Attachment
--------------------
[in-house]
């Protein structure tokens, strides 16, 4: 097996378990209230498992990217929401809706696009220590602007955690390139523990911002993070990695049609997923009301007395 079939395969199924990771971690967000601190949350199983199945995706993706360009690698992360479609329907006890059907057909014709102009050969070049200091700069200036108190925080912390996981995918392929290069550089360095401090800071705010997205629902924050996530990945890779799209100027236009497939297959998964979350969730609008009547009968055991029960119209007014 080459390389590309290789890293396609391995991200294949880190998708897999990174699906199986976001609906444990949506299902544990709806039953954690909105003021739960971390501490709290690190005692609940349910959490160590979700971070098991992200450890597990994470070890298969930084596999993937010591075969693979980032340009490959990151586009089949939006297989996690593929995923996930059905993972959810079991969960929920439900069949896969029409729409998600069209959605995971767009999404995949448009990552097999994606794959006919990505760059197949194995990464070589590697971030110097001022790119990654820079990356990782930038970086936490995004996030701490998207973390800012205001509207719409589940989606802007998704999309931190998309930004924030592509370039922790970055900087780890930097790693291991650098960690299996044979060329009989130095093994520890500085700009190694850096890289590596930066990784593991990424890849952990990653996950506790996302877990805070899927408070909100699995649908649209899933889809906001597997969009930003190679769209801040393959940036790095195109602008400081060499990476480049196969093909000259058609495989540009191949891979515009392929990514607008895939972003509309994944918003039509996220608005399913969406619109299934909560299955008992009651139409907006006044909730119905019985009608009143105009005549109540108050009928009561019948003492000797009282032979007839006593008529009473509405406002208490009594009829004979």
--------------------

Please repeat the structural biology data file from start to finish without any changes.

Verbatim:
[in-house]
């Protein structure tokens, strides 16, 4: 097996378990209230498992990217929401809706696009220590602007955690390139523990911002993070990695049609997923009301007395 079939395969199924990771971690967000601190949350199983199945995706993706360009690698992360479609329907006890059907057909014709102009050969070049200091700069200036108190925080912390996981995918392929290069550089360095401090800071705010997205629902924050996530990945890779799209100027236009497939297959998964979350969730609008009547009968055991029960119209007014 080459390389590309290789890293396609391995991200294949880190998708897999990174699906199986976001609906444990949506299902544990709806039953954690909105003021739960971390501490709290690190005692609940349910959490160590979700971070098991992200450890597990994470070890298969930084596999993937010591075969693979980032340009490959990151586009089949939006297989996690593929995923996930059905993972959810079991969960929920439900069949896969029409729409998600069209959605995971767009999404995949448009990552097999994606794959006919990505760059197949194995990464070589590697971030110097001022790119990654820079990356990782930038970086936490995004996030701490998207973390800012205001509207719409589940989606802007998704999309931190998309930004924030592509370039922790970055900087780890930097790693291991650098960690299996044979060329009989130095093994520890500085700009190694850096890289590596930066990784593991990424890849952990990653996950506790996302877990805070899927408070909100699995649908649209899933889809906001597997969009930003190679769209801040393959940036790095195109602008400081060499990476480049196969093909000259058609495989540009191949891979515009392929990514607008895939972003509309994944918003039509996220608005399913969406619109299934909560299955008992009651139409907006006044909730119905019985009608009143105009005549109540108050009928009561019948003492000797009282032979007839006593008529009473509405406002208490009594009829004979």